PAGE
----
SLGA to issue about 60 permits to sell cannabis in Sask., government says

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The Saskatchewan government has announced marijuana will be sold by private companies after the drug is federally legalized.

Gene Makowsky, the minister responsible for the Saskatchewan Liquor and Gaming Authority (SLGA), said the move was made under a tough deadline. The federal government is pushing for a legalization date of July 1.

"The federal government has established very aggressive timelines for the legalization of cannabis," Makowsky said.

"Our government is being diligent to ensure the sale and regulation of cannabis in Saskatchewan strikes a balance between public safety and access for consumers."

Under the new rules, SLGA will issue about 60 retail permits to private stores located in roughly 40 municipalities and First Nations across the province. 

While a recent online survey commissioned by the province showed 45 per cent of respondents would like to see SLGA run the stores, Makowsky said the government wasn't interested in spending millions of dollars in setting up the infrastructure needed to sell marijuana.

"It de-risks the taxpayer, certainly," he said.

"It's an ill-defined market right now. We're not sure what the future of that is going to be."

Makowsky said the province would still make money from taxation and licensing fees, although those details have not been sorted out yet.

Municipalities will have the option to opt out of having a cannabis store if they choose. Saskatoon will be given the option of having seven licences, while Regina will receive six and smaller cities such as Prince Albert, Moose Jaw and Lloydminster will receive two.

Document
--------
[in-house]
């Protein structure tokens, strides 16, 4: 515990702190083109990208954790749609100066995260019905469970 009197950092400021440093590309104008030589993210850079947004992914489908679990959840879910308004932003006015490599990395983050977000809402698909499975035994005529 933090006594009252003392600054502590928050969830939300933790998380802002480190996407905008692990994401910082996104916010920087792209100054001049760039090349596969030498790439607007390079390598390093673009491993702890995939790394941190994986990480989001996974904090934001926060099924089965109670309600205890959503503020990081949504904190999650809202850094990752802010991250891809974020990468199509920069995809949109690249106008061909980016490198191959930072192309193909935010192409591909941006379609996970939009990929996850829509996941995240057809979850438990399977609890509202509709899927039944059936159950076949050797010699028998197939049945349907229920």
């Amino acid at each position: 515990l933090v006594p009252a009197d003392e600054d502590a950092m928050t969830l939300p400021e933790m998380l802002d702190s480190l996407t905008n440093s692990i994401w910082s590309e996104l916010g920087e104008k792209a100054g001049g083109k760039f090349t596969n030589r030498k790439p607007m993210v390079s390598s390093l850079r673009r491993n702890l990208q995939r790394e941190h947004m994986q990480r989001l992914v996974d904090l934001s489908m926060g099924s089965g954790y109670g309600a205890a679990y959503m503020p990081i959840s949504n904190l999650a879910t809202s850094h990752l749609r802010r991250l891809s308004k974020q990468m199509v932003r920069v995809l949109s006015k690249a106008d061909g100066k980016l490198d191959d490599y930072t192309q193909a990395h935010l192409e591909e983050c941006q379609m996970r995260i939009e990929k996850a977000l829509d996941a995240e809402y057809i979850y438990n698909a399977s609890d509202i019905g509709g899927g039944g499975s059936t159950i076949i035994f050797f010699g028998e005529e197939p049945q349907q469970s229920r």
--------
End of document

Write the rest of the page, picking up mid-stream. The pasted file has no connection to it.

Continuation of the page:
"I think it's important for that level of government to be able to say, 'This isn't for our community,' " Makowsky said. "I think leaving it up to them is the way we're going to go."

Meanwhile, the provincial opposition criticized the Saskatchewan Party for offering few details to either the public or potential companies.

"If you're a retailer who wants to get involved in this business, you're no further ahead in terms of knowledge," said interim NDP Leader Nicole Sarauer.

"We have very little information in what's going on in this industry."

Public consultations ignored, says Sarauer

Saskatchewan was the last province in the country to offer marijuana policy before legalization. 

"We're so far behind on this file," she said.

"Even today, we've learned very little in terms of what's going to happen."

Sarauer accused the Saskatchewan Party of ignoring public consultations on marijuana, and said the SLGA should have a larger role in selling marijuana.

"It was clear from the feedback that the people of Saskatchewan wanted some role for public involvement," she said.

"Most provinces are using their SLGA-like organizations to be the warehouser and the distributor."

Operators will also have the chance to run online stores, giving access to remote locations.

Stores will only be able to sell fresh and dried marijuana, oils, plants and seeds. Federal regulations for edibles are not expected until July 2019.

SLGA will regulate

As with private liquor stores, SLGA will regulate wholesaling and retailing. 

Stores will be limited to selling marijuana and marijuana accessories. They will also have to track and report inventory, and will only be able to buy from regulated wholesalers.

Ultimately, a third party will draw up a short list of qualified stores. After that, a lottery will be held to select stores that will qualify for a permit.

Makowsky admitted that stores already selling marijuana might lose access to the market under a lottery system.

"If SLGA had to go through a full [request for proposals process], the time restraints would be very difficult and very tight," he said.

It's still not clear whether retailers will be able to buy from wholesalers outside the province. 

The province still hasn't announced the minimum age for cannabis consumption. That announcement will be made later this spring.

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